Colonial Pipeline Hackers Stole Data On Thursday, Ahead Of Shutdown: Bloomberg

Colonial Pipeline Hackers Stole Data on Thursday, Ahead Of Shutdown: Bloomberg

Image by LoggaWiggler from Pixabay.

Investigators are looking at a group of hackers called DarkSide, who seem to be behind the cyberattack on Colonial Pipeline, which temporarily halted its pipeline operations on Friday.

What Happened

The cyberattack that led to the shutdown began on Thursday. The attackers stole a large amount of data from Colonial Pipeline before locking computers with ransomware and demanding payment, Bloomberg reports, citing people familiar with the matter.

Ransomware is a type of malware designed to lock down systems by encrypting data, with the attackers then demanding payment to regain access. According to the investigators, the hackers took nearly 100 gigabytes of data from the Alpharetta, a Georgia-based company's network, in two hours on Thursday. 

Bloomberg quoted people familiar with the investigation saying that the move was part of a double-extortion scheme. Besides threatening to keep the company’s information locked, hackers also threatened to leak the data to the internet unless they are paid a ransom.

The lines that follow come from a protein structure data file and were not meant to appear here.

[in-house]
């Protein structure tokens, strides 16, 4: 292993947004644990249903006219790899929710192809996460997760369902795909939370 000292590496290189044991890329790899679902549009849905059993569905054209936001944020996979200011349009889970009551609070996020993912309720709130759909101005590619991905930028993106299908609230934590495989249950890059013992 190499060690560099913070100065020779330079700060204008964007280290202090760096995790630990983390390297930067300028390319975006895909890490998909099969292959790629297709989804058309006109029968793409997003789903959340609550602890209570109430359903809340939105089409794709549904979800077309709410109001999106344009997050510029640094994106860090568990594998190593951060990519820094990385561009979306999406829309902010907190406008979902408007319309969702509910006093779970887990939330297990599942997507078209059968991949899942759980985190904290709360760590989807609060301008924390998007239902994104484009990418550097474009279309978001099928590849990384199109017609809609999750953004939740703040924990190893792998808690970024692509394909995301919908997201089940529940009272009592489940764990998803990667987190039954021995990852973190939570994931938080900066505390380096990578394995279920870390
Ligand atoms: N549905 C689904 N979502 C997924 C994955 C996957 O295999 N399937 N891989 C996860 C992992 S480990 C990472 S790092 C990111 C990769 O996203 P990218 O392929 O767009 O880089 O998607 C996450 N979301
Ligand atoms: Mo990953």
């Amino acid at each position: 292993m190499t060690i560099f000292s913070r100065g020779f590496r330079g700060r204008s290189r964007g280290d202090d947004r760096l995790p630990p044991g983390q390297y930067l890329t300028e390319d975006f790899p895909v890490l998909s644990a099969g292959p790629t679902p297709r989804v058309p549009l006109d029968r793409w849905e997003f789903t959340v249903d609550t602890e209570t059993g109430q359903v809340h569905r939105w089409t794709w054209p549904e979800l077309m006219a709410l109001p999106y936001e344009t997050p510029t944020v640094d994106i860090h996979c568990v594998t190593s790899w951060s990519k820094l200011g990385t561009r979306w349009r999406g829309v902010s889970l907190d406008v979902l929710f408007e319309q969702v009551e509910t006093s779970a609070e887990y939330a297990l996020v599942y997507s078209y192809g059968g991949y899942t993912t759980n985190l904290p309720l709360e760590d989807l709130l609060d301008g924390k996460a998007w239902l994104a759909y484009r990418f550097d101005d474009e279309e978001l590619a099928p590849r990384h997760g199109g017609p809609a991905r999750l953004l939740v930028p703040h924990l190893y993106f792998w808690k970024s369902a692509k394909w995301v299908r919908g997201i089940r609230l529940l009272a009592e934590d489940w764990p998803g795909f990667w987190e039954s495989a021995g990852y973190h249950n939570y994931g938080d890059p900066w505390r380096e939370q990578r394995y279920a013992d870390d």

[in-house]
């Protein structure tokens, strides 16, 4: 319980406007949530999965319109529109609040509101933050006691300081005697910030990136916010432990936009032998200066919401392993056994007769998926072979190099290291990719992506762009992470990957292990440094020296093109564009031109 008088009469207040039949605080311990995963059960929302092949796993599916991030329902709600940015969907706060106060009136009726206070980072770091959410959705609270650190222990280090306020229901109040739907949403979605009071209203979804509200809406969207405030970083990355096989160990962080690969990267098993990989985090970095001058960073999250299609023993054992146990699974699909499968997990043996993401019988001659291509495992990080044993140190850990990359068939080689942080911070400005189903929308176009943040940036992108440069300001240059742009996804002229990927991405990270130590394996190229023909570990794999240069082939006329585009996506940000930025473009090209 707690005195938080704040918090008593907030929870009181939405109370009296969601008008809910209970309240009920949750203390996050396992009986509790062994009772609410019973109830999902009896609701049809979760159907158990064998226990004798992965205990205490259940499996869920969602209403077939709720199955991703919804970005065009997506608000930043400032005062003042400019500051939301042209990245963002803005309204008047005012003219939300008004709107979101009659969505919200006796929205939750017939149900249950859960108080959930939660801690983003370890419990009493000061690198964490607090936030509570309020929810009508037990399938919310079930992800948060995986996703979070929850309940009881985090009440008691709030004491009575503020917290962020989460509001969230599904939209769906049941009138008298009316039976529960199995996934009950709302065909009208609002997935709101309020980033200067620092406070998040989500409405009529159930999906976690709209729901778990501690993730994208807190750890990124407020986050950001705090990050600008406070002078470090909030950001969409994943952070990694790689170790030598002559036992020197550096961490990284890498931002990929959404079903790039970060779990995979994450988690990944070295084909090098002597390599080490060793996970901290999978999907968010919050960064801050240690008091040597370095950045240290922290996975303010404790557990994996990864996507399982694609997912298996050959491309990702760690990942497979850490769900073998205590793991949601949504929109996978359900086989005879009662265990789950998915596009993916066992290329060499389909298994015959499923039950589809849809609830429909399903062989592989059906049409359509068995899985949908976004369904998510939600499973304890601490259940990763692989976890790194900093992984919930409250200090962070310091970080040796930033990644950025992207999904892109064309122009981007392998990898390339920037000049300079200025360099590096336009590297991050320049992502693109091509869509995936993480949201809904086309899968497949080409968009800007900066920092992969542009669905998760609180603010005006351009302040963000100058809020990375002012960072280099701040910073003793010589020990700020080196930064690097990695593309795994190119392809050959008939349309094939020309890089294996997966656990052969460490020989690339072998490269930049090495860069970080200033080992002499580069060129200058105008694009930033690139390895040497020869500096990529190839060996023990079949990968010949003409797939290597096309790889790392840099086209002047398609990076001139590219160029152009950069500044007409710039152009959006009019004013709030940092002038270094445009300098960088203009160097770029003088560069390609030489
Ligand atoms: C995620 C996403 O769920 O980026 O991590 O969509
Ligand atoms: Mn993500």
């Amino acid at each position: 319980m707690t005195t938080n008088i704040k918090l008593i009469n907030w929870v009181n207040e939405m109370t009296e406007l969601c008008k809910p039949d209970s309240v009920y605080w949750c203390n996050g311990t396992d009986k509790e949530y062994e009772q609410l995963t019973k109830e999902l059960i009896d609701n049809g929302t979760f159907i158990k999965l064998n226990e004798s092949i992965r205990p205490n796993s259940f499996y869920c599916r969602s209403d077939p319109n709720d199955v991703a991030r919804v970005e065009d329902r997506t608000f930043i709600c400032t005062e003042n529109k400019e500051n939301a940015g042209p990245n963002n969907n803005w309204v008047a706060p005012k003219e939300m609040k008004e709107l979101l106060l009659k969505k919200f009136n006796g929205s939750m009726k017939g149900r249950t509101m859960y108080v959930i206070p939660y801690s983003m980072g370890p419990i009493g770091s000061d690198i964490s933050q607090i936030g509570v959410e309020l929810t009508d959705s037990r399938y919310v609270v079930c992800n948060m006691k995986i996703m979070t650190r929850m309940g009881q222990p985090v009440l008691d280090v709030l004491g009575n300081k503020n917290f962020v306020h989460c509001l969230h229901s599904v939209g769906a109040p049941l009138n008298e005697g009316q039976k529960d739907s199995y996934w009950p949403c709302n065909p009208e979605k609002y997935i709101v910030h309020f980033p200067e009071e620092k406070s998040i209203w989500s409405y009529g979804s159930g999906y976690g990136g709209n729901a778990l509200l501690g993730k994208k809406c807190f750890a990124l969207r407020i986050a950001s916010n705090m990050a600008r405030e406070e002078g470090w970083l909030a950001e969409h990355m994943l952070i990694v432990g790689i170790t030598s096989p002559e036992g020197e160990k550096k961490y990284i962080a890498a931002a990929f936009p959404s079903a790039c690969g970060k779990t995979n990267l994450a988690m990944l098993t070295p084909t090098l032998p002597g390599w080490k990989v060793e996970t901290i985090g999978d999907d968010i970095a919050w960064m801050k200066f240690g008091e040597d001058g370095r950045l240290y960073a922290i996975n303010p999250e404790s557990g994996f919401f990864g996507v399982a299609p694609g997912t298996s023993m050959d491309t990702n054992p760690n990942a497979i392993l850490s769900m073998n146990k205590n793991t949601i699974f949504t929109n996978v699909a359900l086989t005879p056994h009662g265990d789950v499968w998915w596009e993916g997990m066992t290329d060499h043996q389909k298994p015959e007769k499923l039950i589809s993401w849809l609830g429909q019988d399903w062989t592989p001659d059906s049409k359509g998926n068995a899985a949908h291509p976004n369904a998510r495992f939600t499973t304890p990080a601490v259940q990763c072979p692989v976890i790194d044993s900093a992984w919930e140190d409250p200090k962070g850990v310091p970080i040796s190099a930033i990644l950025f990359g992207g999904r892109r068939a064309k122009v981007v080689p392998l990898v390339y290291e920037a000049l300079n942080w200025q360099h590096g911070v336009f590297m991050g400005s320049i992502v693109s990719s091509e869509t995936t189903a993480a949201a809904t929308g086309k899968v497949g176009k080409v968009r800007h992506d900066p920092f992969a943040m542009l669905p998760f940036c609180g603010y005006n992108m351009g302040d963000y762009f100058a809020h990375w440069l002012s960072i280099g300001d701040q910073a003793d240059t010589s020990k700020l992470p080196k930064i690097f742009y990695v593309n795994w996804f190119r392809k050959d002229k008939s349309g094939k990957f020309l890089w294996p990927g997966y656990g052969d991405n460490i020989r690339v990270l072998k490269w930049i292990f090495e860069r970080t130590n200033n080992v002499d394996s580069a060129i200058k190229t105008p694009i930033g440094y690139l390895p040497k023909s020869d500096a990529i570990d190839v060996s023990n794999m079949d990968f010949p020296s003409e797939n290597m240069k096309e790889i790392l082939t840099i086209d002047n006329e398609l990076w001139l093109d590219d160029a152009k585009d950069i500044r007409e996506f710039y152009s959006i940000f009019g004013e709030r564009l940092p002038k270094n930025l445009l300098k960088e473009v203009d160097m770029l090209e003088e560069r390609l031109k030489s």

Colonial Pipeline took specific systems offline on Friday and temporarily halted all pipeline operations after learning about the cyberattack. Colonial would not say when it plans to reopen the pipeline, Reuters reported today. 

On Saturday, U.S. President Joe Biden was briefed on the incident, a White House spokesperson said, adding that the government is helping the company restore operations and prevent supply disruptions.

The Department of Energy said it is monitoring potential impacts to the nation's energy supply. "A shutdown lasting four or five days, for example, could lead to sporadic outages at fuel terminals along the U.S. East Coast that depend on the pipeline for deliveries," Reuters quoted Andrew Lipow, president of consultancy Lipow Oil Associates, as saying.

Why It Matters

Colonial Pipeline is the biggest gasoline pipeline in the U.S., and the disruption could affect gasoline and diesel fuel supplies. The company's pipeline transports 2.5 million barrels each day, taking refined gasoline, diesel fuel, and jet fuel from the Gulf Coast up to New York Harbor through 5,500 miles of pipelines.

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